Thanks a lot for your comments.

Btw, I finally decided to flip the desk around my room. I'm getting a slightly more detailed sound and better and tighter bass. Good call!
Old 5th May 2017
  #13
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Just saw Quested's new site (finally! used to look from the early 90s.) Noticed immediately a discrepancy in numbers.

Use to be (see Vintage King) S7R +-2dB at 55 Hz and S8R +- 2dB at 50 Hz.

New Quested site has S7R at +- 2dB at 65 Hz and S8R at +- 2dB at 43 Hz.

Who to believe? (honestly don't know.) The difference in price is about $800/pair in the US; overseas you should be able to get it for less so I'd say go for the S8R if you can. Better amp pack at least. But if you end up with the S7R, also wouldn't worry -- just place it up against a wall and let the boundary effect boost the bass. I don't know what the roll off is (it is ported so it'll be steep) but I think it is 3rd order. That means you should still have usable bass at 40Hz (free-field) if the actual S7R roll off is around 55Hz. Near a wall, it should be even better.
Old 5th May 2017
  #14
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Quote:
Originally Posted by pentagon View Post
Just saw Quested's new site (finally! used to look from the early 90s.) Noticed immediately a discrepancy in numbers.

Use to be (see Vintage King) S7R +-2dB at 55 Hz and S8R +- 2dB at 50 Hz.

New Quested site has S7R at +- 2dB at 65 Hz and S8R at +- 2dB at 43 Hz.

Who to believe? (honestly don't know.) The difference in price is about $800/pair in the US; overseas you should be able to get it for less so I'd say go for the S8R if you can. Better amp pack at least. But if you end up with the S7R, also wouldn't worry -- just place it up against a wall and let the boundary effect boost the bass. I don't know what the roll off is (it is ported so it'll be steep) but I think it is 3rd order. That means you should still have usable bass at 40Hz (free-field) if the actual S7R roll off is around 55Hz. Near a wall, it should be even better.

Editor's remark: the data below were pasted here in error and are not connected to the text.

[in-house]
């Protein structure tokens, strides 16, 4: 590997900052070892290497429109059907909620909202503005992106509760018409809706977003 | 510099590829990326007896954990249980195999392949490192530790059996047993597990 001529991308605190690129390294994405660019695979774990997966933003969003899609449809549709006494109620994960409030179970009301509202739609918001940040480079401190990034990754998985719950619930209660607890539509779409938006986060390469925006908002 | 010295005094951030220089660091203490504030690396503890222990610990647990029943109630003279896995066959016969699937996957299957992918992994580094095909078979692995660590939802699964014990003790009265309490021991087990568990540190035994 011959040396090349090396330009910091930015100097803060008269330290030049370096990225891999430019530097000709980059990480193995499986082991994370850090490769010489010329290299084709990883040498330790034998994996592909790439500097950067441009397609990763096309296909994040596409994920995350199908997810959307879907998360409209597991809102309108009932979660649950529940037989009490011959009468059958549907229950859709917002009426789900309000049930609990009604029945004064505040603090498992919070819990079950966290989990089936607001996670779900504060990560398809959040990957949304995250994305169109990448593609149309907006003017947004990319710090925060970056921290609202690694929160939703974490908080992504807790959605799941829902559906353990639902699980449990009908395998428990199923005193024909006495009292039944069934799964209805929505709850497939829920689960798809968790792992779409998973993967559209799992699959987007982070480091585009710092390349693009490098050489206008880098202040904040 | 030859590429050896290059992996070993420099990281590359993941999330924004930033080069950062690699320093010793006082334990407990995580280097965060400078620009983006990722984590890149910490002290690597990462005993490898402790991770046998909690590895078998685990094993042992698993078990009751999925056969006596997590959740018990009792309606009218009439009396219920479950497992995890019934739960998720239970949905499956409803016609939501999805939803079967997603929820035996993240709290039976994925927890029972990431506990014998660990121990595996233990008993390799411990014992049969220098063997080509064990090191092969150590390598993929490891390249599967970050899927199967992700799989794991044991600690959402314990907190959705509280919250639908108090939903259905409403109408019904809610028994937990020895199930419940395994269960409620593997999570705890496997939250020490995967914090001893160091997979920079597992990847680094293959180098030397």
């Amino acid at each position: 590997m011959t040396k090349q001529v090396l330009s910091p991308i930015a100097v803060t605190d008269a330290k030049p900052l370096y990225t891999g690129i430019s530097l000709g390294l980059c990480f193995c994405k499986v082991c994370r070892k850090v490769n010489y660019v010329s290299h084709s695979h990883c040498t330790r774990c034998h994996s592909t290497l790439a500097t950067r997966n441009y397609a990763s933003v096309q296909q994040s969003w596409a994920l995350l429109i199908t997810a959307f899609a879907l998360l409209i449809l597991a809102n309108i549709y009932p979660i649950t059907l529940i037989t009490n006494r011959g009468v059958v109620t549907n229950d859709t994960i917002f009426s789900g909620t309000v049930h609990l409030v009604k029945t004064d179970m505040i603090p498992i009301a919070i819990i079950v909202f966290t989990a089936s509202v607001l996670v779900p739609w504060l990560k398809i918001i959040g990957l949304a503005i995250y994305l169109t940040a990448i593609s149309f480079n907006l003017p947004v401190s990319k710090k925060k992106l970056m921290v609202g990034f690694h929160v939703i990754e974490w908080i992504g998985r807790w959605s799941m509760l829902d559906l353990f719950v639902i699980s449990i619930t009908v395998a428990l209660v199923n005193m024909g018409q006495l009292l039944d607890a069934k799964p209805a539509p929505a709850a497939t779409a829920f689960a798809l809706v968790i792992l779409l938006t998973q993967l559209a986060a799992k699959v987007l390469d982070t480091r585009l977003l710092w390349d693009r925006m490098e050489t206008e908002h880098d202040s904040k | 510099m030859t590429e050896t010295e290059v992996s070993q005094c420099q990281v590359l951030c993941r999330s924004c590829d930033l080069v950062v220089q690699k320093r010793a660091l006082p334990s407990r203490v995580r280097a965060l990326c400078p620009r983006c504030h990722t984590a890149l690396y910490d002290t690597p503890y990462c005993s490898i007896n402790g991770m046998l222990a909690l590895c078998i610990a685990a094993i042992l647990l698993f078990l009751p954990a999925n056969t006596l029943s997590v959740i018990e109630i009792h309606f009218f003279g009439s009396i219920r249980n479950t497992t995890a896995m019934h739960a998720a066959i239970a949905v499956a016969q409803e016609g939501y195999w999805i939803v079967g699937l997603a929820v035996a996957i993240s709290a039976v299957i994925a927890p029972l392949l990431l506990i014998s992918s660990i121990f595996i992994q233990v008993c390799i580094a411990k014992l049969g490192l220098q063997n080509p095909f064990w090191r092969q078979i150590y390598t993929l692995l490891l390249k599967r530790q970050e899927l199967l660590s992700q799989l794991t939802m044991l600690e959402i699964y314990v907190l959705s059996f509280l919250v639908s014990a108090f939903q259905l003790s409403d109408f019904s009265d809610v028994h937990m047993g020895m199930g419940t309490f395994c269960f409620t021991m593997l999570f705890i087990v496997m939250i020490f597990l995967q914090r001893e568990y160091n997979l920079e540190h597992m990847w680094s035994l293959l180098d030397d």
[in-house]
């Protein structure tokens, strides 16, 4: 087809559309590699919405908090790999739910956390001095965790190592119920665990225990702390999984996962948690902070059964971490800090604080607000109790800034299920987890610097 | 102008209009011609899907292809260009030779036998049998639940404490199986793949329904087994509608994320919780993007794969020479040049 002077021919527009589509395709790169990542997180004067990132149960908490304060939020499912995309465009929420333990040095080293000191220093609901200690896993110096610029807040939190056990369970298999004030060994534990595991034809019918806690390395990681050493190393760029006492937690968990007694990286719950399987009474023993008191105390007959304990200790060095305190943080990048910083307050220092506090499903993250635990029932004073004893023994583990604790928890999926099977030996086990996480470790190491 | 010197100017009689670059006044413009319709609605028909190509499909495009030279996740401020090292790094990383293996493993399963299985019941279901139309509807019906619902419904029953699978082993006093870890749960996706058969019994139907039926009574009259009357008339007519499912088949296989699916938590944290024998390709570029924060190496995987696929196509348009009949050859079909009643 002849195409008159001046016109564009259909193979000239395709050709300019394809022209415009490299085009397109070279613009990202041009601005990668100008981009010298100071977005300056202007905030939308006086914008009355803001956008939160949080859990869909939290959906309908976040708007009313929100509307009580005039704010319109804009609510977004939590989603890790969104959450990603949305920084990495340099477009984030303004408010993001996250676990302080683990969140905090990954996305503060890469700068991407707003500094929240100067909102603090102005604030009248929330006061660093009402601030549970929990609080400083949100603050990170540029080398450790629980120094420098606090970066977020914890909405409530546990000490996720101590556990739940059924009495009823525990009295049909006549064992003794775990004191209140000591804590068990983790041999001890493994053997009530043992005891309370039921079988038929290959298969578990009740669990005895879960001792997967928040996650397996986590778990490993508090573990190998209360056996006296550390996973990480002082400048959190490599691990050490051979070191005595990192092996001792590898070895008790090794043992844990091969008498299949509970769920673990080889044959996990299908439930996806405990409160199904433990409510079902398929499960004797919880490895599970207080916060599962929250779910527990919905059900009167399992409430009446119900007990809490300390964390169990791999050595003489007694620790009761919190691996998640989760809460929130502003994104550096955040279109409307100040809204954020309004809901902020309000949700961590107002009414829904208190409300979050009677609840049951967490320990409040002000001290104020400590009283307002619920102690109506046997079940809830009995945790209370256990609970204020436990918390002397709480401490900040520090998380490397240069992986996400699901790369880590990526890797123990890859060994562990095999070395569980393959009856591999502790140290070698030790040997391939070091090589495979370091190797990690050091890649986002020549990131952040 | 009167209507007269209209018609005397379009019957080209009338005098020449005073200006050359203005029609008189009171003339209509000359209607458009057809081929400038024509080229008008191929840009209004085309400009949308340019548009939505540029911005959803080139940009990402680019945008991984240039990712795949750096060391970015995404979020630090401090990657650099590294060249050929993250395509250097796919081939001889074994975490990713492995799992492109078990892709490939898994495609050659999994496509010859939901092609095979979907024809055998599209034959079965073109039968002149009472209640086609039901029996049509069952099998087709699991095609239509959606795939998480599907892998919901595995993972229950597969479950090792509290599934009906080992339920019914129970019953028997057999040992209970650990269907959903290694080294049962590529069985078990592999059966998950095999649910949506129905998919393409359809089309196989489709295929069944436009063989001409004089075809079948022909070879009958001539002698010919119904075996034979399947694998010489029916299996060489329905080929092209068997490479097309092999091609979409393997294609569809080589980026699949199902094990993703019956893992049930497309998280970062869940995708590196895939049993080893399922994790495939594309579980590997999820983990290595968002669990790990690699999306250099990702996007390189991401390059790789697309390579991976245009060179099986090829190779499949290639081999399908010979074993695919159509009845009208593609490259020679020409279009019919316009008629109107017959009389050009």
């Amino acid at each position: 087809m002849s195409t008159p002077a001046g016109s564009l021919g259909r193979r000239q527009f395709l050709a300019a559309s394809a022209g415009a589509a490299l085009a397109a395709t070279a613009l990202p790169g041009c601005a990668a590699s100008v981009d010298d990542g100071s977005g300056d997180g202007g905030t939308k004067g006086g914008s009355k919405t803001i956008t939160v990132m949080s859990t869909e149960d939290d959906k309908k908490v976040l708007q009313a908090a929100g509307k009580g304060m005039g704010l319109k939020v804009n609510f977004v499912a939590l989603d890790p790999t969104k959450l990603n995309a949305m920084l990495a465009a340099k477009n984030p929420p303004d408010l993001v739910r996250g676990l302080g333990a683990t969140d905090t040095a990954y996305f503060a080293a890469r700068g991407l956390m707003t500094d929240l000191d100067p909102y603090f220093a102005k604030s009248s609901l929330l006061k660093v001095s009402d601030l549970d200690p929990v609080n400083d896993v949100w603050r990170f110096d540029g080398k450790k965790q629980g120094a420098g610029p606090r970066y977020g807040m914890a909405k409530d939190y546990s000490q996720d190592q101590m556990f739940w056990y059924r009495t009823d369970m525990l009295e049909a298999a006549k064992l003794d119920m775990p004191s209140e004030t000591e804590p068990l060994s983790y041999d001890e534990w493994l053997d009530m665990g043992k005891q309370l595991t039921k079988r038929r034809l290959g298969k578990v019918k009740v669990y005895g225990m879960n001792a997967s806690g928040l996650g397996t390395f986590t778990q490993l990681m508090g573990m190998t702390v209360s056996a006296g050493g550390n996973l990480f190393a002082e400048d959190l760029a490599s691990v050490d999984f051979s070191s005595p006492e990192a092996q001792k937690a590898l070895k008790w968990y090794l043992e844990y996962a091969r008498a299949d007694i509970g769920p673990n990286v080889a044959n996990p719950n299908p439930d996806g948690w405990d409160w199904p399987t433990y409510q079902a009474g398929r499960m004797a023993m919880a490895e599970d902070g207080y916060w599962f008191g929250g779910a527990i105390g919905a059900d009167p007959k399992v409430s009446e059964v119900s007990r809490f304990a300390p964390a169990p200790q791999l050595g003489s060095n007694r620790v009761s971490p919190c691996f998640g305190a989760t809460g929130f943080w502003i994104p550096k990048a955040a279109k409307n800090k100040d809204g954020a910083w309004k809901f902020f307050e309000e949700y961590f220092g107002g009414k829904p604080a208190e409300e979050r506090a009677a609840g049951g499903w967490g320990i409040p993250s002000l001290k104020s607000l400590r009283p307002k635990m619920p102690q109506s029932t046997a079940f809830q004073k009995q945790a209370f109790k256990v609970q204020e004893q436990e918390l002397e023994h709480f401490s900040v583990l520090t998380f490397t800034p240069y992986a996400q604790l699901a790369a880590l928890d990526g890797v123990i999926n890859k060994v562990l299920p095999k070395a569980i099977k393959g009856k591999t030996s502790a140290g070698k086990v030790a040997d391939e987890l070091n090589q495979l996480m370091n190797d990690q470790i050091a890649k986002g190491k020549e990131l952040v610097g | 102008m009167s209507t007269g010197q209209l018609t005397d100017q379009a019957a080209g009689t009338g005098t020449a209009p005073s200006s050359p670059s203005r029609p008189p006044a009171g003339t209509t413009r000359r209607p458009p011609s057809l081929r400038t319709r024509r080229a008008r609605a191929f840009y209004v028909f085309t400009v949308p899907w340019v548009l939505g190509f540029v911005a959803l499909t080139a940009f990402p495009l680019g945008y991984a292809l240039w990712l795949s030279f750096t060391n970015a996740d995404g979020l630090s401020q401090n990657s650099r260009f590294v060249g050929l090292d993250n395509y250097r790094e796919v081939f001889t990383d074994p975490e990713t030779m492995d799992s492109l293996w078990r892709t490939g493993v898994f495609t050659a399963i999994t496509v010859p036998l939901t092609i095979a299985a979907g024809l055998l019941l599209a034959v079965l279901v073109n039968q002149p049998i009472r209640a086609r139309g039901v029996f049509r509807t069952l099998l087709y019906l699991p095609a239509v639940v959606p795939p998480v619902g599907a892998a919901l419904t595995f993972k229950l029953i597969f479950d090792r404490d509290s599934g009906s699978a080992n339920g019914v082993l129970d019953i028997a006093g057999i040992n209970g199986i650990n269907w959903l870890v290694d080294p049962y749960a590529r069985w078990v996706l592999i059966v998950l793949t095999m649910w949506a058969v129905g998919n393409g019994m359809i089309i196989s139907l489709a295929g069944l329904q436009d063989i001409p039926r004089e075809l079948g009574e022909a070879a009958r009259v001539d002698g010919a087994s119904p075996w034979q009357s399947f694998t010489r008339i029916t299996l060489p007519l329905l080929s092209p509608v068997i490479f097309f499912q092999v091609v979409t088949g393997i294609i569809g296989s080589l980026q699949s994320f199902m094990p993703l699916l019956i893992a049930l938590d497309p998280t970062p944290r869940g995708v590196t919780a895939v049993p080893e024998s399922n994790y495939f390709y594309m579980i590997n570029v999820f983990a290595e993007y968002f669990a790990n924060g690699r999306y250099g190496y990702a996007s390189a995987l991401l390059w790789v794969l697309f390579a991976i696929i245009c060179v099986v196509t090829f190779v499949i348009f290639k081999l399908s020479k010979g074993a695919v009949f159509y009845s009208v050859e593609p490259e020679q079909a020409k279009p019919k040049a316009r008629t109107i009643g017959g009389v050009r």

I believe the S7R mk3 go down to 65Hz. That's what I see on quested website and on multiple store websites. Even if I place them close to a wall, I find this may be short for a fullrange output. Besides being a film composer (the S7R would be sufficient for 90% of my work, except for the rumbles and other stuff like that - deep bass instruments), I occasionally do some semi-pro mixing and mastering for clients. I think it's safer to get the fullrange S8R because sometimes I may need the extra low end. I prefer this to adding a sub later (subs are very sensitive to positioning and I don't like using them for that reason). The S7R may have a slightly better midrange, but I'm keeping the Neumann KH120 that work well in that range and are pretty decent speakeds that I can A/B with the S8R.